The Distillery had a huge selection of beers and ales to choose from, Amy ordered a wheat beer and I had a pumpkin ale which were both good. Mom ordered up appetizers which were all tasty, but Amy hit a home run by ordering alligator tails for dinner which can sometimes be chewy, but these were the most tender I have ever had. I had some crab soup the next day that was out of this world. We would highly recommend this place.

After we finished dinner we dropped mom off at the hotel and Amy and I set off on a fifteen minute walk to the Savannah River district which I had read about. On our way there we came upon the city square that had quite a bit of activity so we decided to stop at The Rooftop Tavern which was an open and airy upstairs bar with black light art and a huge balcony that overlooked one of the busy streets below. It was a beautiful evening so we relaxed awhile at one the balcony tables. The picture above is an example some of the art work that decorated the walls on the walk up to the bar.

When we got tired of the Rooftop the door guy recommended another bar close by called The Rail. The Rail is an old southern house that had previously been a boarding house/brothel converted into a bar. It’s rumored that the place is haunted. The music at this bar was real good and by the time we decided to leave the place was packed with lots of young people.

While at The Rail I told Amy I wanted a chocolate martini for my nightcap so Amy befriended some guys at The Rail who led us to Jen and Friends Martini’s a couple of blocks away. Jen’s was a small place, but packed and the martini’s were delicious and reasonably priced (only $7). Jen’s signature chocolate martini included a large chocolate bar laid over the top of the glass.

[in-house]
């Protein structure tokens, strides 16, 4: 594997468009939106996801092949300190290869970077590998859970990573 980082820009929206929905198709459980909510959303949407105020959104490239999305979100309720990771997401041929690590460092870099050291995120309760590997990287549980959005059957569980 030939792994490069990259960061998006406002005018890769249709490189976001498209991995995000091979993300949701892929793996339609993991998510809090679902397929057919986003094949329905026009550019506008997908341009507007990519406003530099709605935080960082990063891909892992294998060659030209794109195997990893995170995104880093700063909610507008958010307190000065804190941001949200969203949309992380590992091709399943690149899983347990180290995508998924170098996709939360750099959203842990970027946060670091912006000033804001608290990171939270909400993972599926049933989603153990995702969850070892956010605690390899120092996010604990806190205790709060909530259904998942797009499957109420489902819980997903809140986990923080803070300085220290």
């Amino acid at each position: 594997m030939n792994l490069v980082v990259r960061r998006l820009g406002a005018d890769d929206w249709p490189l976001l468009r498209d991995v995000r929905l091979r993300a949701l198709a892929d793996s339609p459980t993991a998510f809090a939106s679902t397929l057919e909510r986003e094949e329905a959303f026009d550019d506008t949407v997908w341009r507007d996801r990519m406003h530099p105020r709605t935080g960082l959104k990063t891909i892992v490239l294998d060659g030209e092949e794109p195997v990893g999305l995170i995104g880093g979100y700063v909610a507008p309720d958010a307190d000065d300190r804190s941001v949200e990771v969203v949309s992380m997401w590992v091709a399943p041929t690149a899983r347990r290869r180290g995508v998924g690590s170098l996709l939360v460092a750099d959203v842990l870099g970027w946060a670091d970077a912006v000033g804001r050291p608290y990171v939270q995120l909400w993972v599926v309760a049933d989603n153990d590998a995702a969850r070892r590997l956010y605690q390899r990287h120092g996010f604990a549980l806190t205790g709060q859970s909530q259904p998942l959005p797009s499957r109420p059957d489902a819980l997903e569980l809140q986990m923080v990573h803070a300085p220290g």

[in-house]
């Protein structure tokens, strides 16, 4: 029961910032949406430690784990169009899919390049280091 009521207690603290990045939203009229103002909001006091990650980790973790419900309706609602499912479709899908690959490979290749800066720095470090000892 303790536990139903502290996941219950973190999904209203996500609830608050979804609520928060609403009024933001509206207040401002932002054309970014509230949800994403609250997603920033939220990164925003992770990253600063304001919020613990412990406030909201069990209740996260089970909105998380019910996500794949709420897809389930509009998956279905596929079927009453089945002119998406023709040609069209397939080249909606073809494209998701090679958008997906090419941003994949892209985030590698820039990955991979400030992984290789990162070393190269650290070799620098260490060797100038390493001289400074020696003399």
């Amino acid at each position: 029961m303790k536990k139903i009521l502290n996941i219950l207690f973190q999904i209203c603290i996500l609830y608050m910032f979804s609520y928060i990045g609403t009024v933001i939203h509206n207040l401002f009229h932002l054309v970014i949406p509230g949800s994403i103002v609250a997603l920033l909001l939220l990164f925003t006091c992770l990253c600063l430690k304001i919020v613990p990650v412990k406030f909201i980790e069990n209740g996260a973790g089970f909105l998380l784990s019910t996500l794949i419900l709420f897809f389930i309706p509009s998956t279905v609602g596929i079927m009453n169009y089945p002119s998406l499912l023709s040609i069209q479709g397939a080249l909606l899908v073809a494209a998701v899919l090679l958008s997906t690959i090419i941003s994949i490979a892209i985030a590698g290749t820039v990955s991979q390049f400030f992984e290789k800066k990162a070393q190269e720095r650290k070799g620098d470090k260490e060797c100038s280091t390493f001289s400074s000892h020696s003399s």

Overall our short stay in Savannah was terrific. The city was very clean and the next day Amy and mom enjoyed some of the many shops in the downtown area. Each of us would definitely go back to Savannah for another visit so if you have never been there give it a try – you won’t be disappointed.

Out Of Africa, Much Earlier Than Expected

This article reports on recent archaeological findings that raise interesting questions about accepted theories of human evolution and, in particular, about when human ancestors first moved out of Africa. Paleontologists have discovery ancient human remains — dating back some 1.8 million years — in modern Georgia, near the Caucuses. The remains are significantly smaller in physical size, and brain size, than previously identified Homo Erectus remains, and are by far the oldest proto-human remains found out of Africa.

Previously, the prevailing view was that human ancestors first journeyed out of Africa 1 million years ago and began to colonize the world. This discovery suggests that the human diaspora began much earlier — and may even indicate that there are significant issues about where certain human species actually originated.  The story of human evolution is a fascinating one, and much remains to be discovered and written.